I don’t have a great deal to say about the girls of Within a Budding Grove. Young Marcel’s impressions of them have as much to do with what he is looking for at that point in his life as with their individual personalities, and so he draws them coarsely and simply. Albertine is obnoxious, Andree is smart, and so on…it doesn’t make them unbelievable, but it places as much weight on Marcel’s impressions as there was on Swann’s fantasies of Odette in Swann’s Way.
The process repeats between Marcel and Albertine as it did with Marcel and Gilberte and Swann and Odette. After he first sees her:

Since my first sight of Albertine I had thought about her endlessly, I had carried on with what I called by her name an interminable inner dialogue in which I made her question and answer, think and act, and in the infinite series of imaginary Albertines who followed one after the other in my fancy hour by hour, the real Albertine, glimpsed on the beach, figured only at the head, just as the actress who “creates” a role, the star, appears, out of a long series of performances, in the first few alone. (917)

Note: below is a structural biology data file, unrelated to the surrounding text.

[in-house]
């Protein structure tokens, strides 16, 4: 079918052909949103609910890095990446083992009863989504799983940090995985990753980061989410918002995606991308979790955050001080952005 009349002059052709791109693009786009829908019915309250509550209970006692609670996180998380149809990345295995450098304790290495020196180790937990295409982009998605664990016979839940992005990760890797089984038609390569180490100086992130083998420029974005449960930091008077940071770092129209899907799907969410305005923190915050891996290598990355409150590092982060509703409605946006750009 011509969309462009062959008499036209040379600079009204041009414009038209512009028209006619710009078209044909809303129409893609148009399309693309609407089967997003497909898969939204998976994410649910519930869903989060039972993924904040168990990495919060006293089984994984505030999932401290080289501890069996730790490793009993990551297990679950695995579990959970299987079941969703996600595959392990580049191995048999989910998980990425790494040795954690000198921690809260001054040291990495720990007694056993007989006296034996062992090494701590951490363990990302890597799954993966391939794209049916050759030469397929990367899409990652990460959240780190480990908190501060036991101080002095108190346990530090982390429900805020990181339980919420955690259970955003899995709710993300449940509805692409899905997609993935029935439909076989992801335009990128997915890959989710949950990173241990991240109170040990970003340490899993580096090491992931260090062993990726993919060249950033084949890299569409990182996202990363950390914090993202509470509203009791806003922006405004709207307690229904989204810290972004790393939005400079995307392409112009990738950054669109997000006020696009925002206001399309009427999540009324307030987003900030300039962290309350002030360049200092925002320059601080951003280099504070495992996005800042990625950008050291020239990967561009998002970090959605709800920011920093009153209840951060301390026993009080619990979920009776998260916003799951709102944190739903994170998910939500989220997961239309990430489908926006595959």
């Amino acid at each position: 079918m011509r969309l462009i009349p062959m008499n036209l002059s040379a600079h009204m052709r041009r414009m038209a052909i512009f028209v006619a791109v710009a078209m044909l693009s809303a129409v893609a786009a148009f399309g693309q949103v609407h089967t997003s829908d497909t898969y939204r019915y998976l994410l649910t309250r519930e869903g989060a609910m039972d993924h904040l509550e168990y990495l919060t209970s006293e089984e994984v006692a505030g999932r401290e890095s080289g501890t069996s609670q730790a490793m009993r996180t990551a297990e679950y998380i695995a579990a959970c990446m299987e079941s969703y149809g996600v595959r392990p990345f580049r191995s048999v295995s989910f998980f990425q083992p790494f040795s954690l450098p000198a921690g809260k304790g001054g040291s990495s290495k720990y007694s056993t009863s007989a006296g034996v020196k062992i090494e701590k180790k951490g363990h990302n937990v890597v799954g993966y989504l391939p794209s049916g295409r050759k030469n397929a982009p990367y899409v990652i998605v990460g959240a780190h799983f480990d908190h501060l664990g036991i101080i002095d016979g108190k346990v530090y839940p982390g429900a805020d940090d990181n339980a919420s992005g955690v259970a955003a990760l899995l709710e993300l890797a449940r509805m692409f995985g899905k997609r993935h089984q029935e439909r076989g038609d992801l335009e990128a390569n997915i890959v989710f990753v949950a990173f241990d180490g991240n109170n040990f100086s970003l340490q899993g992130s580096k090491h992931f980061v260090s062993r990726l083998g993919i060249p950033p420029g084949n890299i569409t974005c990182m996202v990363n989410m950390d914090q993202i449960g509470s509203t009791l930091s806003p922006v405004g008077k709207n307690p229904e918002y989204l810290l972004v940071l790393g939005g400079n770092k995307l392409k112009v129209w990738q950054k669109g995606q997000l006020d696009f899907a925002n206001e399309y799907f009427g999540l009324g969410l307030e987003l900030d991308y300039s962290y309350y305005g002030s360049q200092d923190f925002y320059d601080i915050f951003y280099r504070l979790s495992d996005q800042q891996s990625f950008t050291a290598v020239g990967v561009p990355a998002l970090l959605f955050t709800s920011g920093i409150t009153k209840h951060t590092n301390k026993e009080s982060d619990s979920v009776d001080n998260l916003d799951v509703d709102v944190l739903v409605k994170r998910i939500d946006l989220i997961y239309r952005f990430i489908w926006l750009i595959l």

Albertine’s real presence, which is hardly overwhelming or even likable, eliminates a lot of his dreams, yet they have no deterrent effect on Marcel. On the contrary, he takes pleasure in the trivial discussions and cruelties of the girls, yet here is Proust talking about the loss of his rich image of Albertine:

As I drew closer to the girl and began to know her better, this knowledge developed by a process of subtraction, each constituent of imagination and desire giving place to a notion which was worth infinitely less. (933)